(Reuters) - A Florida couple has won a nearly year-long legal battle for their right to cover their house and wall with a mural of Vincent van Gogh’s famed “The Starry Night” painting, after being told the unusual decoration violated city code.
The city council of Mount Dora on Tuesday finalized a settlement with Nancy Nemhauser and Lubomir Jastrzebski, who were told in July 2017 that the painting, which now spans the outside of their home and wall, was not in line with signage rules.
As part of the ruling they will receive $15,000 from the city, about 30 miles northwest of Orlando. Mount Dora will also ‘grandfather’ their home, granting it exemption from further ordinances.
The couple had commissioned the mural to serve as a landmark for their autistic son, whose favorite work of art is “The Starry Night.” In the event he got lost, “he would be able to at least mention the Van Gogh house and people would be able to help and hopefully bring him home,” Nemhauser told Reuters by phone on Wednesday.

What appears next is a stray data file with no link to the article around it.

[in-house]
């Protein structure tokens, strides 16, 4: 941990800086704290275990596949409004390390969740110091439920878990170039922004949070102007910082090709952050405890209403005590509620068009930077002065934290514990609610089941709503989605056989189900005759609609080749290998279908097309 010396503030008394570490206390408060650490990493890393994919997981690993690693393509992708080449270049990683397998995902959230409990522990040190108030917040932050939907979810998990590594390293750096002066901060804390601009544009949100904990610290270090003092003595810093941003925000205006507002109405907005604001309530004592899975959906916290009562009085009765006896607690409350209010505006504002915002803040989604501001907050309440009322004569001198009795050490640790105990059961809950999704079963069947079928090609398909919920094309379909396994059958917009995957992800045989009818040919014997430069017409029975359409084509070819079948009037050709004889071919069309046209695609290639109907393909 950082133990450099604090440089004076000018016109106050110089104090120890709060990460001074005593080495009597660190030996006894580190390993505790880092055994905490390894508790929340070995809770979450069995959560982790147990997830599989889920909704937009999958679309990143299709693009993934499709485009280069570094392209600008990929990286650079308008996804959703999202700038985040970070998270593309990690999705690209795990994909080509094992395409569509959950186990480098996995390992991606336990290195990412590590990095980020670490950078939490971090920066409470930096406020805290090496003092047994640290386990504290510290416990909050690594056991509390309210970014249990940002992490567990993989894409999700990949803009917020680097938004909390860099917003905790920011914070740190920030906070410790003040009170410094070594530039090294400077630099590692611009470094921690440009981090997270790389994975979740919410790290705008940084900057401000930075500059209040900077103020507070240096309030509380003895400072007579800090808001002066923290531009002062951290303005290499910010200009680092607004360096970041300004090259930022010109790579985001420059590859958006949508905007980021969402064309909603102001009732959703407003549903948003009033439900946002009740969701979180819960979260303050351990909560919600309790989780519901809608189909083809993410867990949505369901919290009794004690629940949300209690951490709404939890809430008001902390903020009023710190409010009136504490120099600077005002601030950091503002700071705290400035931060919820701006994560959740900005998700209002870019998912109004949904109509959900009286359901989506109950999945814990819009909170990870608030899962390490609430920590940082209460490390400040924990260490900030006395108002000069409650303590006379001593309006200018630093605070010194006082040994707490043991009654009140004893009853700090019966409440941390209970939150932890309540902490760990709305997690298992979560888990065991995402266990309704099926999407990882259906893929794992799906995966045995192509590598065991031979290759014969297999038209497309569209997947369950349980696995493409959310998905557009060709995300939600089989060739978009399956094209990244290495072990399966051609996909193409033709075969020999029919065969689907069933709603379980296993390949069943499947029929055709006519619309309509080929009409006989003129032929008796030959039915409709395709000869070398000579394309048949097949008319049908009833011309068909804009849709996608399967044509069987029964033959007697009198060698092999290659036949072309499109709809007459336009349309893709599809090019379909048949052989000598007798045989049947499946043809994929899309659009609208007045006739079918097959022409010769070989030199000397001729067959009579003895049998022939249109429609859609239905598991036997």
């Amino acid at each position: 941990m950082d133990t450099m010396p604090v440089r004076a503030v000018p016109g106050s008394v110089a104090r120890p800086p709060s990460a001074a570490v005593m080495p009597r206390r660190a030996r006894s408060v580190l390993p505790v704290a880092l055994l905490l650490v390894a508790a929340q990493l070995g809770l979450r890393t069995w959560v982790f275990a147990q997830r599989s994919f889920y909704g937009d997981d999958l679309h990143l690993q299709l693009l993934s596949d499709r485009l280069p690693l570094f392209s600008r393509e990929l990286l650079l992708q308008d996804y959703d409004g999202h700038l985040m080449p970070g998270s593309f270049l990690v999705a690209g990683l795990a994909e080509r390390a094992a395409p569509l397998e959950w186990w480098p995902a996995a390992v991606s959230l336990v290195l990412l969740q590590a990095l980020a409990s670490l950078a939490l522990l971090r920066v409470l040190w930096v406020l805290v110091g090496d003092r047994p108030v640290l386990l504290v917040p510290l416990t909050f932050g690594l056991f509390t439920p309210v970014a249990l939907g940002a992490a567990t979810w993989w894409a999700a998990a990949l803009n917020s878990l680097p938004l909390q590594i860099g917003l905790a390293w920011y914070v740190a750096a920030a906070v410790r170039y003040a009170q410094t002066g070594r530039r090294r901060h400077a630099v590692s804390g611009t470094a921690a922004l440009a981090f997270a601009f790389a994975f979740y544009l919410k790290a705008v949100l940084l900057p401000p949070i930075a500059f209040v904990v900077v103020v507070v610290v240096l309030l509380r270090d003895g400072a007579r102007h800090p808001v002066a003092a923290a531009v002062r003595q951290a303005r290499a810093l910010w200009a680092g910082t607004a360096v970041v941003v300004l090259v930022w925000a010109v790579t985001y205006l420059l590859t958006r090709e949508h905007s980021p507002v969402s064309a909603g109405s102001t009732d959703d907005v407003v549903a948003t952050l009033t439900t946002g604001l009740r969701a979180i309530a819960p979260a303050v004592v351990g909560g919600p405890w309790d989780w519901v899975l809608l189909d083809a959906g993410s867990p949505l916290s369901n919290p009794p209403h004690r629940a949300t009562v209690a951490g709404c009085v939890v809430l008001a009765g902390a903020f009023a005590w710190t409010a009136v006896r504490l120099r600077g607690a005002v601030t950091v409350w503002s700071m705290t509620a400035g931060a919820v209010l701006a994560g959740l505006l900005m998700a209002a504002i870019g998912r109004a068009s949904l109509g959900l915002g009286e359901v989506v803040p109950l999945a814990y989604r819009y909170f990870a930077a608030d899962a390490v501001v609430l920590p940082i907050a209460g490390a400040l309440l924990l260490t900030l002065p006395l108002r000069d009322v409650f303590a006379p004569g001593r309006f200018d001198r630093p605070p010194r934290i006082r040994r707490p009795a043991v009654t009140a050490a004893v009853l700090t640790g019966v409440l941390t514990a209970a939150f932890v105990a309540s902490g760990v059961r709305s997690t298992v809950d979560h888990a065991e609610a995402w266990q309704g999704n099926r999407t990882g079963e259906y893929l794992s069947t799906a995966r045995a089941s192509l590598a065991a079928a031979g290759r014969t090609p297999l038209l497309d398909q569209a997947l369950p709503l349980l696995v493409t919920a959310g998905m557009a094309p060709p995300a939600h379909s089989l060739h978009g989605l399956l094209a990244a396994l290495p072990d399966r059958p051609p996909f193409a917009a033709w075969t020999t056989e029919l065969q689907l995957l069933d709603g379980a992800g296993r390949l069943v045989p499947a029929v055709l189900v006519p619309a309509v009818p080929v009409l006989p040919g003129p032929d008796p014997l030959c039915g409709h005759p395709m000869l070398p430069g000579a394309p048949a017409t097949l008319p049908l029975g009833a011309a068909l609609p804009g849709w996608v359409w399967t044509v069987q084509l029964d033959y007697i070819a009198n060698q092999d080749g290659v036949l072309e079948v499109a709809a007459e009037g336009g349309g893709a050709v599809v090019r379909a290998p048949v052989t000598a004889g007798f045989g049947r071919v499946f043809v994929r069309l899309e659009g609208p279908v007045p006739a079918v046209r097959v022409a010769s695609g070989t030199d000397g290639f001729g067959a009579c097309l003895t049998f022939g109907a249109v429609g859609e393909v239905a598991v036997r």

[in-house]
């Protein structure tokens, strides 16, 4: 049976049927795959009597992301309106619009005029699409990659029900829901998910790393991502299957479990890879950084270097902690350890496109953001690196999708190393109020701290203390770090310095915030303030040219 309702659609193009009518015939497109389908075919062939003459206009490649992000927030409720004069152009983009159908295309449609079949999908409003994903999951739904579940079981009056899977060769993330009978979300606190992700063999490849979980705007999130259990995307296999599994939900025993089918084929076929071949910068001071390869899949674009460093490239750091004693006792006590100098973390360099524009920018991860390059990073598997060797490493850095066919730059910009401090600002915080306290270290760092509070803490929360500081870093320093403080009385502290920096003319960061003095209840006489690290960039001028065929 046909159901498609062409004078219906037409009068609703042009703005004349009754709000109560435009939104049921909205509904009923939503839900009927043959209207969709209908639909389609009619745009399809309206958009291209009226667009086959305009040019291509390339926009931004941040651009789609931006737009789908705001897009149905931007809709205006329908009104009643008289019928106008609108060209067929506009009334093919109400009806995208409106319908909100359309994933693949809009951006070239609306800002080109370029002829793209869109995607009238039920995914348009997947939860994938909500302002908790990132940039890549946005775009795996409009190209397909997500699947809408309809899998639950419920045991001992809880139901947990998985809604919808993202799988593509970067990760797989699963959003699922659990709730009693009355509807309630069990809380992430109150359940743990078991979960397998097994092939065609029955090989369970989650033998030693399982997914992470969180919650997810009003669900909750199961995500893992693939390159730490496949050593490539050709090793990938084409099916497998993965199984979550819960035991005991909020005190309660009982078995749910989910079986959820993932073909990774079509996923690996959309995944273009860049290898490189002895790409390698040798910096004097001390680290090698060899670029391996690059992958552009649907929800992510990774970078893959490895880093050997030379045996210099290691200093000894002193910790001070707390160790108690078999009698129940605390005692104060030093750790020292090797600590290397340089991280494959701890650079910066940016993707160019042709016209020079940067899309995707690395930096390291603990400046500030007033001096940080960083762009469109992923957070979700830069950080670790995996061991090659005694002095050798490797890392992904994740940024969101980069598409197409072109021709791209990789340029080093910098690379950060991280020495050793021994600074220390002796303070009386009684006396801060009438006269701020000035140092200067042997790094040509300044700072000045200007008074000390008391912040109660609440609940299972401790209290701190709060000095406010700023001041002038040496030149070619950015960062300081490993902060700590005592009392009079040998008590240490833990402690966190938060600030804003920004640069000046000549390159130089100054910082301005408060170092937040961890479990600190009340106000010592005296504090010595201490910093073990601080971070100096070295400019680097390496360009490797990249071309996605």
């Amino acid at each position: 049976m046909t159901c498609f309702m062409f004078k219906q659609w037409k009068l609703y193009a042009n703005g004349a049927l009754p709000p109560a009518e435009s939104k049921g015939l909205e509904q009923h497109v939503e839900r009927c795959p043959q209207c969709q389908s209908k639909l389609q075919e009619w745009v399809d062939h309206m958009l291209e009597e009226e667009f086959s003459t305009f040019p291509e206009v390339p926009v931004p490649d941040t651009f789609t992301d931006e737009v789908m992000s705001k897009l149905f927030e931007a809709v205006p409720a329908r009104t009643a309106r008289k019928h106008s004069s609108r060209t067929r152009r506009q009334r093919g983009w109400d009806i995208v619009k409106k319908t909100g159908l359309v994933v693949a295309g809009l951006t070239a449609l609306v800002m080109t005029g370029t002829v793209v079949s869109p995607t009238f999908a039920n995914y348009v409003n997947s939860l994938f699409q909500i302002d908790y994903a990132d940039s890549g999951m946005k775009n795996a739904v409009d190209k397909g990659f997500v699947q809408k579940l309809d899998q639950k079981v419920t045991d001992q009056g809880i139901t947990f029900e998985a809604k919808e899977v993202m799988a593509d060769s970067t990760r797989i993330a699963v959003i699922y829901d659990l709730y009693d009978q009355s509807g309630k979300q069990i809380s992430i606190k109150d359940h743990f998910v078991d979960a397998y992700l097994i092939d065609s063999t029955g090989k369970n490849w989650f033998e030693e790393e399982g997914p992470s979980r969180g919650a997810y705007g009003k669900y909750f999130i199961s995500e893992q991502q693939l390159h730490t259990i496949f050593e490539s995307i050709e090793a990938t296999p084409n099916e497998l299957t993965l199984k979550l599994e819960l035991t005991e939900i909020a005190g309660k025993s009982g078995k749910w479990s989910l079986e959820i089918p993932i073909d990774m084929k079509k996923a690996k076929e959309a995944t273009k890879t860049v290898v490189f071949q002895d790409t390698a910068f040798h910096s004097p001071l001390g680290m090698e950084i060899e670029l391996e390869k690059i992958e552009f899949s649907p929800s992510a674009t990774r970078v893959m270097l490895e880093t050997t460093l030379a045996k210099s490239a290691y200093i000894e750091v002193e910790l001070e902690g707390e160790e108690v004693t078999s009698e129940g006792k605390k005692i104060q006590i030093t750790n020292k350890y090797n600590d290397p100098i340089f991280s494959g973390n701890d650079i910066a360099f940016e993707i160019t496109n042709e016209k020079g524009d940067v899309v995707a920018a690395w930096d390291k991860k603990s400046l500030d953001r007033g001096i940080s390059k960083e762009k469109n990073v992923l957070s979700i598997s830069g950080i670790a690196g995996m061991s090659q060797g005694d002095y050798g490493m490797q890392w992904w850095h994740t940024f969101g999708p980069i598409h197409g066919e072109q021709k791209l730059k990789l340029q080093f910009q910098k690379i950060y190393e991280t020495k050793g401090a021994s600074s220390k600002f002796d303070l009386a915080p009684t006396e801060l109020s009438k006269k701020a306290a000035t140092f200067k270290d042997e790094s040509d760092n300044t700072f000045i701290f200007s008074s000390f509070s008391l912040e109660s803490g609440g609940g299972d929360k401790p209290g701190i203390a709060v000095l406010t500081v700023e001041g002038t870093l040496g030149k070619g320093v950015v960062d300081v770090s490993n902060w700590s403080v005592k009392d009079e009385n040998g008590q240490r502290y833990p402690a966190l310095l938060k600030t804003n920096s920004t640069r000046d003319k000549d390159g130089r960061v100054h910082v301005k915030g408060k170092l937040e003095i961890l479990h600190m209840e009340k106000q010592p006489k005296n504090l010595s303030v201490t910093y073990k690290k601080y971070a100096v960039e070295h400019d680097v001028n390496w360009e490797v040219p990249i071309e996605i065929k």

The original “The Starry Night,” which hangs at the Museum of Modern Art in New York, is one of van Gogh’s most recognizable works. The Dutch artist painted it in 1889.
Mount Dora had said the illustration, which has made the house into a minor tourist attraction, was improper and risked distracting drivers, according to city documents.
In February, facing over $10,000 in fines and told to paint over the display, Nemhauser and her husband sued the city for violating their constitutional right to free expression. The lawsuit was settled as part of Tuesday’s decision and recommendations will be made to revise the sign codes.
“Obviously we’re very pleased with the settlement, it accomplished everything we set out to do,” said Jeremy Talcott of Pacific Legal Foundation, who represented them pro-bono.
The lawyer who represented the city could not immediately be reached for comment.
At a joint news conference on Wednesday Mount Dora Mayor Nick Girone apologized to the couple and said the city was pleased to have the matter resolved.
Reporting by Tea Kvetenadze in New York, Editing by Rosalba O'Brien